cat cert-start.pem cert-bundle.pem > chain.pem
in case it would contain also the key (in some cases it is needed but depends on usage) ot would be
cat cert-start.pem cert-bundle.pem key-no-pw.pem > full_chain.pem
In case you would check the output you will see something like this (in case of chain.pem):
... <base64 ...
I found the problem. The CSR generated by FreeIPA includes the "X509v3 Authority Key Identifier" extension set to the key ID of the FreeIPA private key. This causes certutil to believe the CA is self-signed and does not follow the certificate chain.
When signing a CSR from FreeIPA, do not copy the X509v3 Authority Key Identifier extension. Then the ...
The question is not totally correct. It is not SSL certificate may be intercepted. The SSL certificate of a website is a publicly available entity.
The SSL connection may be intercepted, especially when your client's certificate has different hash from your own, as you confirmed in your case.
Such interception is common in the large corporate IT ...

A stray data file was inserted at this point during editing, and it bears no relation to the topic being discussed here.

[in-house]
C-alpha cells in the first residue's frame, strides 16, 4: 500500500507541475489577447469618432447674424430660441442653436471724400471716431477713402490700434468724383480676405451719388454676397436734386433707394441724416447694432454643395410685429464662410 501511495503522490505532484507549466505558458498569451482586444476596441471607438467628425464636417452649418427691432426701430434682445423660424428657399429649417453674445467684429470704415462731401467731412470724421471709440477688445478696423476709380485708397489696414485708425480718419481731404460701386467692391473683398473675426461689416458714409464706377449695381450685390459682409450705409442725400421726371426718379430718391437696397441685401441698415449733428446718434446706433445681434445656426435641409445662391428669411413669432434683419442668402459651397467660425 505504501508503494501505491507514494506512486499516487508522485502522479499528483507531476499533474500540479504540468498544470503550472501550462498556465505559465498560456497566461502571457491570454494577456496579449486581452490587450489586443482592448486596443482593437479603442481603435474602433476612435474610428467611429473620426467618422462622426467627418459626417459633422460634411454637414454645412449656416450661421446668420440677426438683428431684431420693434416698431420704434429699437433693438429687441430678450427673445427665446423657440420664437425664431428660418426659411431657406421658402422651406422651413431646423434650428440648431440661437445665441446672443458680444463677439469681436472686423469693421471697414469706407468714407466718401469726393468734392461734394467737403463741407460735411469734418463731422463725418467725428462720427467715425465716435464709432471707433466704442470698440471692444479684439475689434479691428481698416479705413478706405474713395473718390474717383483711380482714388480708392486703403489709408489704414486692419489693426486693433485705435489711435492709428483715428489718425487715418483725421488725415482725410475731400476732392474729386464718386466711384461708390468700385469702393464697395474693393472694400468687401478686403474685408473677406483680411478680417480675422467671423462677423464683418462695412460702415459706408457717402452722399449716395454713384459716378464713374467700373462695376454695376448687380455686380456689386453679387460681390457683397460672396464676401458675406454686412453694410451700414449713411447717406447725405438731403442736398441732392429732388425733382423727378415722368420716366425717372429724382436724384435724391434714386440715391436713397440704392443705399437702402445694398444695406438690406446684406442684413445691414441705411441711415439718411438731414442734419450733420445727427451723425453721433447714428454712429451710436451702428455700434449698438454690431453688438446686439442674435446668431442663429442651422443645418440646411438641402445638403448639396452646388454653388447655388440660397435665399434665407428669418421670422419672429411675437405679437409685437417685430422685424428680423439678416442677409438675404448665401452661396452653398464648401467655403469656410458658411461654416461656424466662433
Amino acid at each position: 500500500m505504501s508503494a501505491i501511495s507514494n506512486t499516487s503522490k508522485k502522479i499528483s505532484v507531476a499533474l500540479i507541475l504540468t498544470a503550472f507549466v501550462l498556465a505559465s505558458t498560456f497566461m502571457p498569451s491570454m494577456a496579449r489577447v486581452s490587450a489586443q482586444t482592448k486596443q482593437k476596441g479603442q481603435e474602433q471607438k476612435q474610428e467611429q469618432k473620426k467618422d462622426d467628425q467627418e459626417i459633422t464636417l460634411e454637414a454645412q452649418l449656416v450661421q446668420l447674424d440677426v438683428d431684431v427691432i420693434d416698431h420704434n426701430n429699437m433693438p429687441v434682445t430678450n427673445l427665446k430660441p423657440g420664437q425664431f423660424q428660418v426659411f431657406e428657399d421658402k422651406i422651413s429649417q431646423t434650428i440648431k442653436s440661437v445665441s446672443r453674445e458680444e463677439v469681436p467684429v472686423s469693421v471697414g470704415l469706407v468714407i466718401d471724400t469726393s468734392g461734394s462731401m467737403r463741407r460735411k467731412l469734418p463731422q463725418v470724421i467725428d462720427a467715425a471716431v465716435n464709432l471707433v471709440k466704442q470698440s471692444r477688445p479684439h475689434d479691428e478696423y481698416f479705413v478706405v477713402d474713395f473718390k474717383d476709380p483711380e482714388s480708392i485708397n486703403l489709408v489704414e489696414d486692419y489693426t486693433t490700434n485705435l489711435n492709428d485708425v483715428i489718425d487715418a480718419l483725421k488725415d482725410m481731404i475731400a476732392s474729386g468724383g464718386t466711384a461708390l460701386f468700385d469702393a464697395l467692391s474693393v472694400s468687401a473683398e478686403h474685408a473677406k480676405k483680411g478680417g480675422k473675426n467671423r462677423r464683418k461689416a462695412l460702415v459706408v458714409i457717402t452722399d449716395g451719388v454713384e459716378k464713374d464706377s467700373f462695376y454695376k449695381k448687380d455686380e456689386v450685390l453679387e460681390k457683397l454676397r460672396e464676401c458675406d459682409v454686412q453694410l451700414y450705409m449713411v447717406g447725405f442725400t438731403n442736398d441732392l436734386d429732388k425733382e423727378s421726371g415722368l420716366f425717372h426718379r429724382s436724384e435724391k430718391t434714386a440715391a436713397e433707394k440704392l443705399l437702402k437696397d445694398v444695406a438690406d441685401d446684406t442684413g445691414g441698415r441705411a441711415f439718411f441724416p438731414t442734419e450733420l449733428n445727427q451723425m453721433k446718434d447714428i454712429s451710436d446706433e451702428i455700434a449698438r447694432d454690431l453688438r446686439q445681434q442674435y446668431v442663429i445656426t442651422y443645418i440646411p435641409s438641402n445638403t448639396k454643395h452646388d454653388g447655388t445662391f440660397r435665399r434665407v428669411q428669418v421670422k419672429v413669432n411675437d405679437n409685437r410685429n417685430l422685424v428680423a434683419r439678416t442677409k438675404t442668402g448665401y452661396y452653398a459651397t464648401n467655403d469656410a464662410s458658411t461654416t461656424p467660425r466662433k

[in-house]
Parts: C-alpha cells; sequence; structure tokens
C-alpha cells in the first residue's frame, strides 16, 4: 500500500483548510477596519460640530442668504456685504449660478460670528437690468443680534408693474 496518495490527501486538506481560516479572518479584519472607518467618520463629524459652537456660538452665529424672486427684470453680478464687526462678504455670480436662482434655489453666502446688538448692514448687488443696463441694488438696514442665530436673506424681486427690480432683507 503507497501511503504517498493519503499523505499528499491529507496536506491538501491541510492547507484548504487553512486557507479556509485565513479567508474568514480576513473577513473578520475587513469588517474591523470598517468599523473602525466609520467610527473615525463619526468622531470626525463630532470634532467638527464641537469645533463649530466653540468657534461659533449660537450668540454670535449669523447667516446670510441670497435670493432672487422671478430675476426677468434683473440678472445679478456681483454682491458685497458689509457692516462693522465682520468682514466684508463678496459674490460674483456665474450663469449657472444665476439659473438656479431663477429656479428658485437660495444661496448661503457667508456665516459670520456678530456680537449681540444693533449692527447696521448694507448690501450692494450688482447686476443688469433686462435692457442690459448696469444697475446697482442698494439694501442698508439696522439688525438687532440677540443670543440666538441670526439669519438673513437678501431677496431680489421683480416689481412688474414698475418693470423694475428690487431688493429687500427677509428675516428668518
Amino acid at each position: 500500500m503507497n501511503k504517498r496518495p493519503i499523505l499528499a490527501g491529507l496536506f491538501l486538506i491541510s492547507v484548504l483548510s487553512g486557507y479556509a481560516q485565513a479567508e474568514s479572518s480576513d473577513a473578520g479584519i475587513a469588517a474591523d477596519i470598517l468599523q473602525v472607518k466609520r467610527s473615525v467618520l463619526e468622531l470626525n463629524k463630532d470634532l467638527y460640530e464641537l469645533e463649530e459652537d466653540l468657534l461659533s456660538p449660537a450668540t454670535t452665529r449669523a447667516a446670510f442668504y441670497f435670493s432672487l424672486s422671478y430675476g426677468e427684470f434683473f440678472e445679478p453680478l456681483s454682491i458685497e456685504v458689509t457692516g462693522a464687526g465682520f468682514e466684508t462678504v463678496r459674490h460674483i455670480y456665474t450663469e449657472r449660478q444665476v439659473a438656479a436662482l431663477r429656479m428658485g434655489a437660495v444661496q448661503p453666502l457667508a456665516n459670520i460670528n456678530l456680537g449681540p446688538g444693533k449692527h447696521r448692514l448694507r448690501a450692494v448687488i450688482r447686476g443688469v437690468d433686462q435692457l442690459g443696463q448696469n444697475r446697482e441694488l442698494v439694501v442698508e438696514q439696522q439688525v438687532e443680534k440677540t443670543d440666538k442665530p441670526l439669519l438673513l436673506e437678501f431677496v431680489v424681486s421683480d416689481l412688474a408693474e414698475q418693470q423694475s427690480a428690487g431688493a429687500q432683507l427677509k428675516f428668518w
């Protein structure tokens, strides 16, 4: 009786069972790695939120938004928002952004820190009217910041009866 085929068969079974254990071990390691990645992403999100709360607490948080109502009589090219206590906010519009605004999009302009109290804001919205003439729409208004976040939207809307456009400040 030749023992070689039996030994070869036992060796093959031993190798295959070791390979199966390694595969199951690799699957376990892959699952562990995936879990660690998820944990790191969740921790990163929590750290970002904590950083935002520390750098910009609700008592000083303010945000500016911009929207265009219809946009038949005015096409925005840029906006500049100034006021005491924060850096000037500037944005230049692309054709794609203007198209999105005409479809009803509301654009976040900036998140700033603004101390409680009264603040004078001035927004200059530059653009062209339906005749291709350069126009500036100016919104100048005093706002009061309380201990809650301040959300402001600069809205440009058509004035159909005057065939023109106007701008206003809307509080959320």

The answer is to use OpenSSL 1.1.1. I was thrown off by searches which gave old advice saying not to use 1.1.1.
The Apache change log is a good place to find out what version is supported:
This is best solution I have found around ...other solutions provided all over the internet, will not survive system reboot ;)
OS: Ubuntu 16.04
sudo vim /etc/ld.so.conf.d/libc.conf
Comment lib directory settings and add good path
# libc default configuration
When you are done editing, run this command:
This could be caused by wrong order of site, issuing, intermediate and root certificates in site's public key certificate file.
The browser display certs in reverse top-bottom direction (root, intermediate, issuing, site) but the certificate must be in bottom-top direction (site, issuing, intermediate, root).